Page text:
Judge Joel Pearce wants to know what you're looking at. Why don't you take a picture, huh?
Drop dead beautiful.
The market is being flooded with poorly made Asian horror titles that all look the same and are trying to cash in on what was once a vibrant and exciting genre. I am pleased to report that Ab-Normal Beauty actually feels different and fresh. It's not for the faint-hearted, perhaps, but is a creepy and fascinating good time.
Facts of the Case
Jiney (Race Wong, Color of Sound) is a beautiful but troubled photography student. She produces brilliant work, but is unhappy with her own talent. She is haunted by past abuse, and not even her art works is an outlet for the pain. Then, she witnesses a fatal car accident outside of her house. At first, she is repulsed by what she sees, but then quickly finds herself fascinated and attracted to the display.
After this, Jiney starts to actively pursue death, adding a grisly new aesthetic to her photography. Her lover, Jas (disturbingly played by her real life sister Roseanne Wong) is upset by the new direction her art is taking. So is Anson (Anson Leung, Heroic Duo), the rejected boy who is obsessed with her. Soon, Jiney takes her obsession with death too far as she captures a woman throwing herself from a building. When she reaches the end of her rope, she realizes what she's become and resolves to return to the land of the living. Little does she know that someone else has noticed her recent obsession, a person whose desire to capture the moment of death on film could put Jiney on the chopping block.
Though I don't like to handle reviews this way, I want to start with a disclaimer statement. Although Ab-Normal Beauty examines the issue of how women are treated in society, as well as the fallout of abuse, its second half also features some very disturbing violence against women. But this is the paradox that director Oxide Pang Chun and his production partner and brother Danny Pang explore throughout the film. At the thematic core of the movie is a conversation that happens early on when Jiney comes to the realization that a photograph is analoguous to death: each freezes a moment forever. Although gruesome, it's a compelling observation, but one that is completely tossed out in the second half of the film, as Jiney struggles for her own life. Are the Pang brothers saying her photograph/death analogy was incorrect, or only that the power of death is one best left alone? This muddle of concepts is puzzling, but leaves us with a lot to chew over once the final frame has rolled.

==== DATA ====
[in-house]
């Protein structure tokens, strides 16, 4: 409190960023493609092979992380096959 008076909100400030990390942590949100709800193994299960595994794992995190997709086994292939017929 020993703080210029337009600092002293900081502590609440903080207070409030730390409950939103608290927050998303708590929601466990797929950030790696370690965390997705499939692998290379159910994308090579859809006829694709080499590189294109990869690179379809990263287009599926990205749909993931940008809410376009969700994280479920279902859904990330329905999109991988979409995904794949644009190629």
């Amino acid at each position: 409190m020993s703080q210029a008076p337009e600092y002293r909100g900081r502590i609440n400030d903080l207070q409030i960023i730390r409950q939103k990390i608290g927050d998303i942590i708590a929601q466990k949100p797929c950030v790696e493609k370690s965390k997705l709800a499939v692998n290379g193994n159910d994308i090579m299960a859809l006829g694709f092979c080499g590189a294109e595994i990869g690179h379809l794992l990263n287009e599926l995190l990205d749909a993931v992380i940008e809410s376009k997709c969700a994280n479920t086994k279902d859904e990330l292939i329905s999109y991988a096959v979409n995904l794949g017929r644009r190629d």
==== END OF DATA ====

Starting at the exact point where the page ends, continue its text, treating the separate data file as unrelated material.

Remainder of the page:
Some things are not as puzzling, but equally powerful. Ab-Normal Beauty offers an interesting look at obsessive behavior, as we track Jiney from her initial fascination with death, to her flirtation with self-destruction, and beyond. What begins as a grim but acceptable direction for her artwork quickly grows into something else entirely. She needs to get closer and closer to real death in order to capture her images, and soon finds herself driven to do terrible things. After she comes to her senses and escapes her obsession, the looming, threatening figure represents what she could have become if she hadn't escaped. It's a narrative structure that has often been used in drug and alcohol films, but it works unexpectedly well for the art theme here.